Life of a Former Slush Pile Reader

A TALE IN WHICH THE AUTHOR, at her computer, comes across a newly released story.

“Didn’t they already release this one?” she asks herself. “I could have sworn they printed it last year. Let’s see if anybody else noticed in the reviews.”

But no one did. There was nothing but praise for the story, and so the author reflects on where she might recognize this story from.

“Oh,” she says to her cat, “I read this when it was in the slush pile. I approved it and sent it to the next level of approval/rejection. Huh.”

The author felt pretty cool about that.


Take As Needed

My computer is still in a state of disrepair. The new hard drive is installed, the BAZILLIONS of updates to the OS are up and running, and I installed FireFox so that counts for the majority of necessary fixes. However, my stupid battery backup decided to kick the bucket so it will still be a few days before Writing Base Alpha is back up to speed.

Sidenote: batter backups make me feel guilty when they die because they make those sad little beeps as they fail. Poor things.

In the meantime, please allow me to offer you some delightful links!

Crossed Genres is seeking first readers! First Readers are the front line of slush pile submissions and as such, are always in high demand so that editors can spend their time more efficiently. Sort that wheat from that chaff!

Chuck Wendig’s excellent writing blog has an excellent article on the 25 Things A Great Character Needs. I highly recommend that you give his site a looksie as it is chock-a-block full of interesting and useful thoughts on writing.

Tired of writing, thinking about writing, reading about what other people thing about writing, and need a break from the craft in general? Whenever I want to do something creative that doesn’t involve trying to write out the scenes in my head, I bake. The King Arthur Flour blog is an excellent resource for any level of baker. Baking is a great way to create something in a different way than you might, say, crochet or write or garden. I think it is a great way to clear my mind and in the end, I get something delicious to eat when I get back to writing!

What are some good sites that you think I should be looking at? Let me know in the comments!

How I Feel When I Get Rejected

Rejection letters! They’re a fact and function of submitting stories to various markets. My most recent additions to the “pile of sadness” include a rejection from Podcastle (rad audio podcast for fantasy stories) and my semi-annual rejection from Writers of the Future.

I get rejection letters, do you? How do you feel when you get them? I’m curious to hear from other’s about their experience and in turn, share my own. Usually the process goes like this:

  1. Send off a submission. Immediately re-read the e-mail and fret that I missed some grammatical error or skipped a step in the submission process.
  2. Look at the average reply time, and pretend like I’m not anticipating the e-mail.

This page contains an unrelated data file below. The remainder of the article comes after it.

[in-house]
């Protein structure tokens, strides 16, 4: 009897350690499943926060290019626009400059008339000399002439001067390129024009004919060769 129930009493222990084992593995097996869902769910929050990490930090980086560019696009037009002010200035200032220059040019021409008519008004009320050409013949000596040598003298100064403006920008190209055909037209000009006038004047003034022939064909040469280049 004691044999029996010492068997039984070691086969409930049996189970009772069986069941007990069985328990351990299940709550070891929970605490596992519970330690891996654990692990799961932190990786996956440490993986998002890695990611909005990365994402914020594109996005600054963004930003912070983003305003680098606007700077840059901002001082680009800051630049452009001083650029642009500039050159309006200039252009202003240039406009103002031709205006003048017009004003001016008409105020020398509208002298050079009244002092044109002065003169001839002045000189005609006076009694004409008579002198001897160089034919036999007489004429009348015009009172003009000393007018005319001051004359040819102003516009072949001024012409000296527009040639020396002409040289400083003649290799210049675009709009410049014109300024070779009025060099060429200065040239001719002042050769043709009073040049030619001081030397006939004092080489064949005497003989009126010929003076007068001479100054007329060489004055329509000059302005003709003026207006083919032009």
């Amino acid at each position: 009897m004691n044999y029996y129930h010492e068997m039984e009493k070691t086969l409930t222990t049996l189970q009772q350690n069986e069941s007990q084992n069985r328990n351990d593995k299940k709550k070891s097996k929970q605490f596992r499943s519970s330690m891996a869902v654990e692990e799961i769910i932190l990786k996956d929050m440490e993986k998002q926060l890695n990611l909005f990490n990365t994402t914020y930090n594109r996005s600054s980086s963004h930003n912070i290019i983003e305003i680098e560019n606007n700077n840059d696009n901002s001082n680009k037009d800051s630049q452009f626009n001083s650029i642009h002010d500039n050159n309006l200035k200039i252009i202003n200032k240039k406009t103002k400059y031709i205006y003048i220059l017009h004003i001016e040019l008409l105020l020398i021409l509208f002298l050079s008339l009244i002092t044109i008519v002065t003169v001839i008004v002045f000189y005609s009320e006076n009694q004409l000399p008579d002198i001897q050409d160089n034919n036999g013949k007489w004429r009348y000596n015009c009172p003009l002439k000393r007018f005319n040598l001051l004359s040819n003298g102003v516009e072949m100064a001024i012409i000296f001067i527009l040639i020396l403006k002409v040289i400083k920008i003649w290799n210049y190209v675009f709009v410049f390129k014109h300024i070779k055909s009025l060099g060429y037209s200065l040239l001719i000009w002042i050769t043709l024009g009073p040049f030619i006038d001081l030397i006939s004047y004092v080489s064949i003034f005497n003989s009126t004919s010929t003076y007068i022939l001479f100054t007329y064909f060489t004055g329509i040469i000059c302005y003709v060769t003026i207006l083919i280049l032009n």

3. Once the average reply time gets close, stop pretending and check e-mail every forty minutes.
  4. Receive an e-mail from the market I submitted to!  Hey! A thrill of excitement and tension in the space between recognizing the e-mail address and reading the actual e-mail.
  5. Thanks to Gmail, immediately see the first line of the e-mail. See something along the lines of “Thanks for your submission, but-” or “Your story did not win” or something equally polite.
  6. Sense of anticipation is now mingled with disappointment. There is a detached sense of embarrassment for offering a sub-standard story to the market and for wasting a slush reader’s time.
  7. Tuck the e-mail into my “rejection letters” folder, and move on to doing something like reading my Tumblr for a while. Possibly use the rejection as a means to justify getting frozen yogurt.

I think that out of all of that, its the embarrassment that bothers me. I hate that feeling, and it bugs me that I react that way. The rational part of me knows that my story was read and then forgotten but the stupid part of me that remains in high school would prefer if I just hid all of the other stories I have in the back of my hard drive rather than put myself through that again. Fortunately that part of me had been outvoted for quite some time now, so it gets shoved into its own little locker and I keep trying.


IN OTHER NEWS THAT IS RELATED TO THE MONTH OF NOVEMBER, I finally got a fire in my but about NaNoWriMo and am reaching for that brass ring. Watch my word count jump up in the next few days! Yes I am dumb.

So how do you react? Anger, shame, apathy? Do you keep the rejection letters or delete them? Do you listen to your sad music of choice for a while and then soldier on? I am almost certain this is a straw man that I’ve created but I imagine that there are still writers who have stories that remain un-submitted for fear of rejection. I promise, it doesn’t hurt for long! It’s like…what, getting vaccinated? It hurts for a little, and if it is a tetanus shot then you’ll be sore for a few days, but afterwards you’ll be stronger! Your stories will be stronger! You’ll be… less susceptible to whooping cough?

Okay, I lost that metaphor.   I hope that every writer who reads this has their own rejection story because gosh darn it, it means you’ve tried.